PT. Act II, Scene 2: Do What Thou Wilt

Philosophical Torment: Act II, Scene 2

 

Sartre talks about how all context of human happiness and pride is relative.

Well, more than Sartre, I suppose this phase really had a lot more to do with my good friend, Mave, who has philosophy classes as part of her course.

So, we were talking about how all the feelings we translate, or understand, as happiness, sorrow, betrayal, etc. are all colored heavily through the lens of social conceptions and constructs, i.e., you may own a Ferrari, and be happy about it, but you could be just as happy in any other car if it wasn’t for what a Ferrari connotates. Or, for instance, suppose you are very good friends with Person A, and then A moves away to another city. The feeling of sorrow you feel is a lot because you have learnt, and know, that when someone goes away, you will miss them. Otherwise, you wouldn’t think about it in conceptual forms as much as you would contextually.

Anyway, so, after a long and winded conversation, we reached an impasse where Mave was saying that nothing matters, because in the end, nothing will or does, and I was trying to rationalize that in terms of the purpose of any existing thing, let alone human life.

Are we all purposeless? Is it all pointless? Does it matter? Does anything? Does Nothing?

Apparently, Nothing Matters, which frees you up at a very basic and individual level, I suppose. It doesn’t matter who you anger, or who you hurt, or who you never speak to again. It doesn’t matter where you came from, or where you chose to go, or where you were exiled from. It doesn’t matter what rules you have to break. 

So, I CAN choose to spend the rest of my life locked in a room if that is what I want to do. I can party every night until I die (sigh. sounds dreary as hell). I can kill someone, if I think I have to. I can do absolutely anything I want, because in the end, if nothing matters, then all that matters is what you can see, feel and experience.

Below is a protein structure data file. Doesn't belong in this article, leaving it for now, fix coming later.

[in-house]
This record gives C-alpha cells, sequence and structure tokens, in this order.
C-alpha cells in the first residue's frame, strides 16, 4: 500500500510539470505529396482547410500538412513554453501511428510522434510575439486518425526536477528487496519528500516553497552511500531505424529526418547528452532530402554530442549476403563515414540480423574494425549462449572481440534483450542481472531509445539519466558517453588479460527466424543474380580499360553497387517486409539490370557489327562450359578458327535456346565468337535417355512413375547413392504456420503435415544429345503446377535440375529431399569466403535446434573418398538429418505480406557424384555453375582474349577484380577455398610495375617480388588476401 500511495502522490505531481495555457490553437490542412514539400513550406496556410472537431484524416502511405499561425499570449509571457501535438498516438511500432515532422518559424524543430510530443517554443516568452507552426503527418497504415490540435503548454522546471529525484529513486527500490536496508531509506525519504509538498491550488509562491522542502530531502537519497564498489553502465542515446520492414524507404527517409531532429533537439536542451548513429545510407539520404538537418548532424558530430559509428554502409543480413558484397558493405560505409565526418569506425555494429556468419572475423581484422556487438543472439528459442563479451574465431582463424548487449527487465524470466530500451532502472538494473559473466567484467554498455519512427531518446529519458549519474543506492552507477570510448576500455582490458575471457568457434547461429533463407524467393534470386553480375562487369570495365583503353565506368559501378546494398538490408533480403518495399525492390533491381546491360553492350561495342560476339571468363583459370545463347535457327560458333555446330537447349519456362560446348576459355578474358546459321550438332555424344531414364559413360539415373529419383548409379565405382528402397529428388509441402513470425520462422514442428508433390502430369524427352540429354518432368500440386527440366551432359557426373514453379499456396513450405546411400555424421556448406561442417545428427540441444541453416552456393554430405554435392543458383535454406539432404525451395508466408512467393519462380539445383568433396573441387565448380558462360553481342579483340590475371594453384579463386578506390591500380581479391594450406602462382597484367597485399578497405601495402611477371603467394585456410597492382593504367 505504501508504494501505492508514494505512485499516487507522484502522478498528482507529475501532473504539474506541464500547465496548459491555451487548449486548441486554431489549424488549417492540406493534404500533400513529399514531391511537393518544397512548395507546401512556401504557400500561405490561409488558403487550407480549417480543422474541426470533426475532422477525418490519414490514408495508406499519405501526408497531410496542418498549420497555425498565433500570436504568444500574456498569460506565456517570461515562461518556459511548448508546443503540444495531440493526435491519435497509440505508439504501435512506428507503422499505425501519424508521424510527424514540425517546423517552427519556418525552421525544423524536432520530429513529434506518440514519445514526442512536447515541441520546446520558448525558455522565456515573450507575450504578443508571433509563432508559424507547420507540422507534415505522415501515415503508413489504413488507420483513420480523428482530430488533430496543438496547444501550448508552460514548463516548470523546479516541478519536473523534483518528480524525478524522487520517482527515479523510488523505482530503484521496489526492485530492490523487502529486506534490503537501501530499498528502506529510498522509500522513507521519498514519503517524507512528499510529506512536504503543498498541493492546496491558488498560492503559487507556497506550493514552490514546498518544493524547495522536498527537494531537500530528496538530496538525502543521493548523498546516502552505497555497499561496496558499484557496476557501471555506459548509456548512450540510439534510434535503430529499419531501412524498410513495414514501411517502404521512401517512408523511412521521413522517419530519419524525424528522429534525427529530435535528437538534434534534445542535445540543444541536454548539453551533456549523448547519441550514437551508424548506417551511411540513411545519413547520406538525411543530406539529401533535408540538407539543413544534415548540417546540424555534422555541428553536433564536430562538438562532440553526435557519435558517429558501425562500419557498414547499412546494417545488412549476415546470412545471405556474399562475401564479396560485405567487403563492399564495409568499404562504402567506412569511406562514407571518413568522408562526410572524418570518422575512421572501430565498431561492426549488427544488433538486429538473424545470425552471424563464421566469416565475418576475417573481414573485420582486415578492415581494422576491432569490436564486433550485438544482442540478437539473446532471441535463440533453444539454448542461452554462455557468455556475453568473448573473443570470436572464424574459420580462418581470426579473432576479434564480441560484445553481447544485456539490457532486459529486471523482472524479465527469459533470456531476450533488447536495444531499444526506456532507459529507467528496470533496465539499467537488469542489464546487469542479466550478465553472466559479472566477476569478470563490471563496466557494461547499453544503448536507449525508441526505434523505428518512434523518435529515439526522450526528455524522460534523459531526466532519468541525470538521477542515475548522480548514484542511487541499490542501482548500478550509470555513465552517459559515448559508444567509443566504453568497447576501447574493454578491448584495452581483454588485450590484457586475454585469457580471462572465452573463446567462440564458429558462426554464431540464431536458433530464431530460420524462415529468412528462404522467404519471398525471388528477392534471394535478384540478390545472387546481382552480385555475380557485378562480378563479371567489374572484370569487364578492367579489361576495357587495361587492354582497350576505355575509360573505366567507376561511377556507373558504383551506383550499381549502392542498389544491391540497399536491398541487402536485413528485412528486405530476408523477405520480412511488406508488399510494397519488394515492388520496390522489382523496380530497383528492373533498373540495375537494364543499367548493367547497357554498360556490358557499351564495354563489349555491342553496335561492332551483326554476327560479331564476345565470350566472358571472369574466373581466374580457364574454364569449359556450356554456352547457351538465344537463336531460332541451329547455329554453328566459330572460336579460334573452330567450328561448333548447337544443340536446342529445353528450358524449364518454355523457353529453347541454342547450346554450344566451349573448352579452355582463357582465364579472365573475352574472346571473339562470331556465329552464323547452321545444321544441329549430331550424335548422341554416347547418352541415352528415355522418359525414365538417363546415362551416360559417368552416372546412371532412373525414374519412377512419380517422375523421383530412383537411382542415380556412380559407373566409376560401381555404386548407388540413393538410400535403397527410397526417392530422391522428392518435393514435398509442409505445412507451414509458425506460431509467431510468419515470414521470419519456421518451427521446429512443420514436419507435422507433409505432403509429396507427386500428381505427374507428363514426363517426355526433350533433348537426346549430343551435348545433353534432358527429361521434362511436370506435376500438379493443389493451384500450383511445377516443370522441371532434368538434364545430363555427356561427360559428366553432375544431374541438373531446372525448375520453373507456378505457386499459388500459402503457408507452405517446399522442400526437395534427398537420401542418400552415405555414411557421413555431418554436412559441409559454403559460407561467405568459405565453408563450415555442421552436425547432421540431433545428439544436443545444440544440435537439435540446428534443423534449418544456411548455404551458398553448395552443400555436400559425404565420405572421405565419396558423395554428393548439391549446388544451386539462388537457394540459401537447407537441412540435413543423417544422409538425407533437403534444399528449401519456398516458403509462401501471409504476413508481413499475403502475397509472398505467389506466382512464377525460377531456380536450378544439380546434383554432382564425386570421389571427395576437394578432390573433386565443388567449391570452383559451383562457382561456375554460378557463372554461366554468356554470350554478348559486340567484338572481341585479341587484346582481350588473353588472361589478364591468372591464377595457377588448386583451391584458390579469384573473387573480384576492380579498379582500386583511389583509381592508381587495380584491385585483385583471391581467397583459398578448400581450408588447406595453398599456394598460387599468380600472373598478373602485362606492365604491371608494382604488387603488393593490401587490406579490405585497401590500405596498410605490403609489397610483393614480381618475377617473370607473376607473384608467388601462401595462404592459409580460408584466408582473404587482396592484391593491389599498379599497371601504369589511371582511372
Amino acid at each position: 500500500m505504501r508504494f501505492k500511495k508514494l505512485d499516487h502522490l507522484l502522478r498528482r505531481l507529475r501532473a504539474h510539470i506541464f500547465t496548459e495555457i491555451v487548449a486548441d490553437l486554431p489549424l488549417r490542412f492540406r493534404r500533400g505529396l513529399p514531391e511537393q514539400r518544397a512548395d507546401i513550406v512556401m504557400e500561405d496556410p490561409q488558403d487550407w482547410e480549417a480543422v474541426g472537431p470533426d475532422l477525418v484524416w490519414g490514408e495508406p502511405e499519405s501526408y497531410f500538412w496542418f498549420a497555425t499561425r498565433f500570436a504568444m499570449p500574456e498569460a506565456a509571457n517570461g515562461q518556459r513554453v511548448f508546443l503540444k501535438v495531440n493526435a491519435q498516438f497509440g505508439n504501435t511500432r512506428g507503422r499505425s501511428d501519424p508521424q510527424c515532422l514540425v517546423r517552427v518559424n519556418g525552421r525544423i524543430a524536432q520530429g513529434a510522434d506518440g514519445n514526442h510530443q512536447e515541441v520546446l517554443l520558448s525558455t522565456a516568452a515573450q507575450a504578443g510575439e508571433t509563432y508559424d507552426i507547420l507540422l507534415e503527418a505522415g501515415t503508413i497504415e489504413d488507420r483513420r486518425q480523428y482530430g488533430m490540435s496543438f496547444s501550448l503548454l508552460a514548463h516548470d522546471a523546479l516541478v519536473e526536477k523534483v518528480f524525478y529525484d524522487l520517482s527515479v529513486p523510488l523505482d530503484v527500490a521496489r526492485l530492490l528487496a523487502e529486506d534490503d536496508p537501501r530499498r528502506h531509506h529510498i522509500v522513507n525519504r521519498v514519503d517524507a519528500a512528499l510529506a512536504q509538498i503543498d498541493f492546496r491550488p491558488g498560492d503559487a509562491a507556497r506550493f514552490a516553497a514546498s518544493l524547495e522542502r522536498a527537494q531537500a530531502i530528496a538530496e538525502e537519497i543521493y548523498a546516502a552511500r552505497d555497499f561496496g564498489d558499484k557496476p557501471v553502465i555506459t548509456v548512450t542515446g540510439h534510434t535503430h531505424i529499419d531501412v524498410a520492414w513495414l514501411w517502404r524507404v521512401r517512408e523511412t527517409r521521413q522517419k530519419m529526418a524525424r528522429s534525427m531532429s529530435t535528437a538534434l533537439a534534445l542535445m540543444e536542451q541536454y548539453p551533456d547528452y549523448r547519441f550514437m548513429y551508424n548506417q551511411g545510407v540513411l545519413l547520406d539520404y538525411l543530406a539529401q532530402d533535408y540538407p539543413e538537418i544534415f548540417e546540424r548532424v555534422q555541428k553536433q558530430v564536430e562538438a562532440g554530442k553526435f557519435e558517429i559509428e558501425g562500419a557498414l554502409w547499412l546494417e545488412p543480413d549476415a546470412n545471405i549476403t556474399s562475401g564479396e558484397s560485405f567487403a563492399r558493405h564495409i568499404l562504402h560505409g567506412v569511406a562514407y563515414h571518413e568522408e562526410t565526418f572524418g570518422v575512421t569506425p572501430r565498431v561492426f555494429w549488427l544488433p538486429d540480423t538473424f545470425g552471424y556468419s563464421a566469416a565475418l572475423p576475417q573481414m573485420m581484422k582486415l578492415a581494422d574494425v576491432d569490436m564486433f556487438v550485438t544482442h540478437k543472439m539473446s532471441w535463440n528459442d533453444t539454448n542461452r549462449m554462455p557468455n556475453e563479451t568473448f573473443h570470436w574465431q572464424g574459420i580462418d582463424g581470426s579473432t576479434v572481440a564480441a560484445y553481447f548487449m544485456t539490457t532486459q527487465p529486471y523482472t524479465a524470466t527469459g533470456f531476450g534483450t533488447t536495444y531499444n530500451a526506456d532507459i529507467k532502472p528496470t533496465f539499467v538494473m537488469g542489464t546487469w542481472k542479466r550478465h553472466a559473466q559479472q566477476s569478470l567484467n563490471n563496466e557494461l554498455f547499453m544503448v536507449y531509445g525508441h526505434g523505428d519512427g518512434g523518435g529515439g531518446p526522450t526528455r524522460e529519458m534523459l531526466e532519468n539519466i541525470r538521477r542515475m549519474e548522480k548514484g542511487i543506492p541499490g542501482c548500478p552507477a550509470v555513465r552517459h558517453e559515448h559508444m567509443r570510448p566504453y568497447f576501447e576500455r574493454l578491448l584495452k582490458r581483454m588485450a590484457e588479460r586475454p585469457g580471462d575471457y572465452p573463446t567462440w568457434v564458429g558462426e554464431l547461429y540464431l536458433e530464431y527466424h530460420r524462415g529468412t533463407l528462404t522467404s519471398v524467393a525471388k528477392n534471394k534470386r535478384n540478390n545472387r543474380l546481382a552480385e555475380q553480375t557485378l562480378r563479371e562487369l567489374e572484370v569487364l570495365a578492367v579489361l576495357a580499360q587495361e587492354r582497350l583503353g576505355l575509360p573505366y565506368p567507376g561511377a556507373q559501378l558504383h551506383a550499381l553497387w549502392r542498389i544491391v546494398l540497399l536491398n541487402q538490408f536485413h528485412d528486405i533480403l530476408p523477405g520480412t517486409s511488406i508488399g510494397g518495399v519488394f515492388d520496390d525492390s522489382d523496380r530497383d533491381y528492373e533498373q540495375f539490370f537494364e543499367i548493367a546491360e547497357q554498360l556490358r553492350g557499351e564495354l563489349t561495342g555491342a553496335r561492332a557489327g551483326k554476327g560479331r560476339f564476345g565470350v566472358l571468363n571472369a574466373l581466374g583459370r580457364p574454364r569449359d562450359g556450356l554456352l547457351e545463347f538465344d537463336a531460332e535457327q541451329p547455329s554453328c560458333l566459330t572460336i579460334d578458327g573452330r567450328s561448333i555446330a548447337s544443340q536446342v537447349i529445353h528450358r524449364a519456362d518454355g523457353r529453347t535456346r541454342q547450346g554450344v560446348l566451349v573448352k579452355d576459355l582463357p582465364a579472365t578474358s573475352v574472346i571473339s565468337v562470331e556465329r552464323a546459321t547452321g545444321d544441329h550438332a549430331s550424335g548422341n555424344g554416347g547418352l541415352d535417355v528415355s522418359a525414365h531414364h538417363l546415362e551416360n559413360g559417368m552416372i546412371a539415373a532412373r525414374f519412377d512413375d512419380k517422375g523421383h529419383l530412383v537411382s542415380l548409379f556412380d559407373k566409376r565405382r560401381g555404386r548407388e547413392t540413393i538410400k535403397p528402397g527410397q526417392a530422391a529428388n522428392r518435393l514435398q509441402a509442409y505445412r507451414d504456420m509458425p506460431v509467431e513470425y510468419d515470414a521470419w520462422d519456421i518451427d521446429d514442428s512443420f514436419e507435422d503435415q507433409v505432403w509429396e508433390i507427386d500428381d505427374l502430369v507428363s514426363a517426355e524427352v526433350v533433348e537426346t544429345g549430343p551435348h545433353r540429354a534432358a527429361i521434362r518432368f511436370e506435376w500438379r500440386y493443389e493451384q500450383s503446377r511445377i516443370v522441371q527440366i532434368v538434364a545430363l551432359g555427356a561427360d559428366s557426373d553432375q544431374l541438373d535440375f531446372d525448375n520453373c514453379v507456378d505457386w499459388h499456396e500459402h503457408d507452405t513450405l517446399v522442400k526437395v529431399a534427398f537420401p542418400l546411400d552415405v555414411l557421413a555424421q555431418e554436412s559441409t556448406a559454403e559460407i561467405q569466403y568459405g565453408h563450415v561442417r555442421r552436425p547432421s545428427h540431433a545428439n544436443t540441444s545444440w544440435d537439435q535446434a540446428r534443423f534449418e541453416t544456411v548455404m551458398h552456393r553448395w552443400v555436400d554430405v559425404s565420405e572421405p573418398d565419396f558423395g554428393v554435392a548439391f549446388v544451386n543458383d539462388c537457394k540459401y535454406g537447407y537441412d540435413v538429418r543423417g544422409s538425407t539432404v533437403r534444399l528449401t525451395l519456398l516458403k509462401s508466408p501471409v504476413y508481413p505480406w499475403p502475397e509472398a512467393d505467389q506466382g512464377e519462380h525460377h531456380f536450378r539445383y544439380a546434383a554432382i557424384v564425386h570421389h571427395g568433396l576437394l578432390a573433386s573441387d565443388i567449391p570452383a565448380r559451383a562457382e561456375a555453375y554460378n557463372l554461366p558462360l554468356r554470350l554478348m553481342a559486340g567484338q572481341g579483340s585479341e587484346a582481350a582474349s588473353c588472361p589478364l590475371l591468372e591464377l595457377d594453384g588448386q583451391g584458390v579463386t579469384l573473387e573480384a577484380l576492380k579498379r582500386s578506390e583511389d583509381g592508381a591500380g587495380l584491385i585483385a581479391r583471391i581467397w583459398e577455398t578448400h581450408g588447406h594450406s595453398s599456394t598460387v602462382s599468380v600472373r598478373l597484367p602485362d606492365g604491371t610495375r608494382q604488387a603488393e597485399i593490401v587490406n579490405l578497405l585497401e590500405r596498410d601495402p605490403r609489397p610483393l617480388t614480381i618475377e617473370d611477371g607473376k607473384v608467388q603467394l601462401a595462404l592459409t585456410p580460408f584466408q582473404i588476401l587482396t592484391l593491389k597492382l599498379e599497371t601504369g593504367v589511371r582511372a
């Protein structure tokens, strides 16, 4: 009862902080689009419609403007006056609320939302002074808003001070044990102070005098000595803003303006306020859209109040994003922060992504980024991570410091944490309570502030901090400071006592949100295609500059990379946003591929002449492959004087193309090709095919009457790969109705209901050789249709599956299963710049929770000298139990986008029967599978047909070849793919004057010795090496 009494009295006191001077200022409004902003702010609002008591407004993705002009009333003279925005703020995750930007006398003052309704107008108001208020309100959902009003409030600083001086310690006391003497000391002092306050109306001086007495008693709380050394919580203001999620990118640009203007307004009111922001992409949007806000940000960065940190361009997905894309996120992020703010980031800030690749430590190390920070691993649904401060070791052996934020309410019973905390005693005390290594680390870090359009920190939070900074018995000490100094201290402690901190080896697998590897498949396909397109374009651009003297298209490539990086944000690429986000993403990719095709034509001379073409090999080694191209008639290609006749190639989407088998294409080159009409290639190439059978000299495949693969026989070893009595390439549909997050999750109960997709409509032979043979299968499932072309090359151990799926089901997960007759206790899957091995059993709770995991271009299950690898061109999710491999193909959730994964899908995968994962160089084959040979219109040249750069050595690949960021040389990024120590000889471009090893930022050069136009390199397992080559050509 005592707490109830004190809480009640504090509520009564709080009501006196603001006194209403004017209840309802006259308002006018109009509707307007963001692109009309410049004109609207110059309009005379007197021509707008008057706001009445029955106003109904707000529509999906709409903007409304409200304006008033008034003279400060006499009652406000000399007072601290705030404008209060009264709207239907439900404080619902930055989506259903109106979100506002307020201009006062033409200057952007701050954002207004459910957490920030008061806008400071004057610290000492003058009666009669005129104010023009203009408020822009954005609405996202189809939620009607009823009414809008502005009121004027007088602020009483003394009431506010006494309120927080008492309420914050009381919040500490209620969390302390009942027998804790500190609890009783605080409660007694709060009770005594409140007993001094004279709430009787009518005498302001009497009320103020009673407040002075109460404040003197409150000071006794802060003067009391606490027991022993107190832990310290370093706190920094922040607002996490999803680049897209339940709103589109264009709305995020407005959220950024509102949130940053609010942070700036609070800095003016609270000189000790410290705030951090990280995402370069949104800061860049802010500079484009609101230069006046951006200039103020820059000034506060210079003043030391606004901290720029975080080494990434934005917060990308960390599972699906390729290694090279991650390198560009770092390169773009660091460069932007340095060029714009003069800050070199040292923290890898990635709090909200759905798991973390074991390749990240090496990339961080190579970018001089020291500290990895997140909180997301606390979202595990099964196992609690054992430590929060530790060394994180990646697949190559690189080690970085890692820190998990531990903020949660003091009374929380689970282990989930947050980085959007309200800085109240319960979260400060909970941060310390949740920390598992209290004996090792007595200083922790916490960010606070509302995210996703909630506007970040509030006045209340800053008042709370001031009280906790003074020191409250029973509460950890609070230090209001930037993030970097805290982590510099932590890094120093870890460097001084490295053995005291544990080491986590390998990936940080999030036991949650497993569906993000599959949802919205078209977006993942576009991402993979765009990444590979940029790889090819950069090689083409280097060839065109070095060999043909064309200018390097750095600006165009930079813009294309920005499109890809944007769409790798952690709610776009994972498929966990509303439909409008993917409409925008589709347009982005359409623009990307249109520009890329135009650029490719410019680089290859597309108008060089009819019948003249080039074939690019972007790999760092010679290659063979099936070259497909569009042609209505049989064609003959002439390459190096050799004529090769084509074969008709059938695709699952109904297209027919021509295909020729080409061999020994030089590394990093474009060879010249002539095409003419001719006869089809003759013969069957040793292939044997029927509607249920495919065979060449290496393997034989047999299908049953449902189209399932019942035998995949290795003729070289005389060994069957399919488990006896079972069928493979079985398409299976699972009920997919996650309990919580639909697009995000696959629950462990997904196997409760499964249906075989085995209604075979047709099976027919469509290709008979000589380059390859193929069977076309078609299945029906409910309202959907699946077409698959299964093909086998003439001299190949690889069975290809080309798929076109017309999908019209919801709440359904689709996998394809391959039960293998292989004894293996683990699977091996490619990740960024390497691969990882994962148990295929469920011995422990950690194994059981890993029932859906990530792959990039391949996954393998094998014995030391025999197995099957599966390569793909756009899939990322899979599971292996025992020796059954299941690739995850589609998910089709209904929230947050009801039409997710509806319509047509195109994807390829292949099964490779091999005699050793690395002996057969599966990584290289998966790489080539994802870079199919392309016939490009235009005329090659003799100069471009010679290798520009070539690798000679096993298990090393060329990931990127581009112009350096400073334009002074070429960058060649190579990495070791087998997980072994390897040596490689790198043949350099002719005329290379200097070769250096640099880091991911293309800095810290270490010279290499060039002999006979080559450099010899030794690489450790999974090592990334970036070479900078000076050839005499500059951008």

So, that makes sense, I guess. But, the above-mentioned impasse was actually this inherent problem with this theory that just wouldn’t quit bothering me: It equates the happiness you derive out of the quest and acquisition of power to that obtained from, say, the setting up of institutions to support the needy.

Mave said that it doesn’t say that you shouldn’t bother trying to change anything for the better, only that your motivations should be intensely personal. I assume in the sense that it makes you happy. But, I’m not sure if I’ve really wrapped my head around that.

Bottom-line being, in a billion years, we are all going to die, wherein we refers to the entire human race. If not a billion, then, whenever. On the pages of the history of time, humanity is a speck of dust. A self-absorbed, obnoxious speck. What is it all for? What are you creating, recording, recreating for?

The only thing that makes sense, is to understand.

The only other thing that makes sense is to not waste a single moment of our singular and precious existence. We have got to spend it all experiencing everything we can. We must! Whether we are rewarded with paradise, or are reborn in other avatars or return to atomic dust, this life is the one life you have. Everybody gets only one.

You get only one. 

Do what thou wilt.

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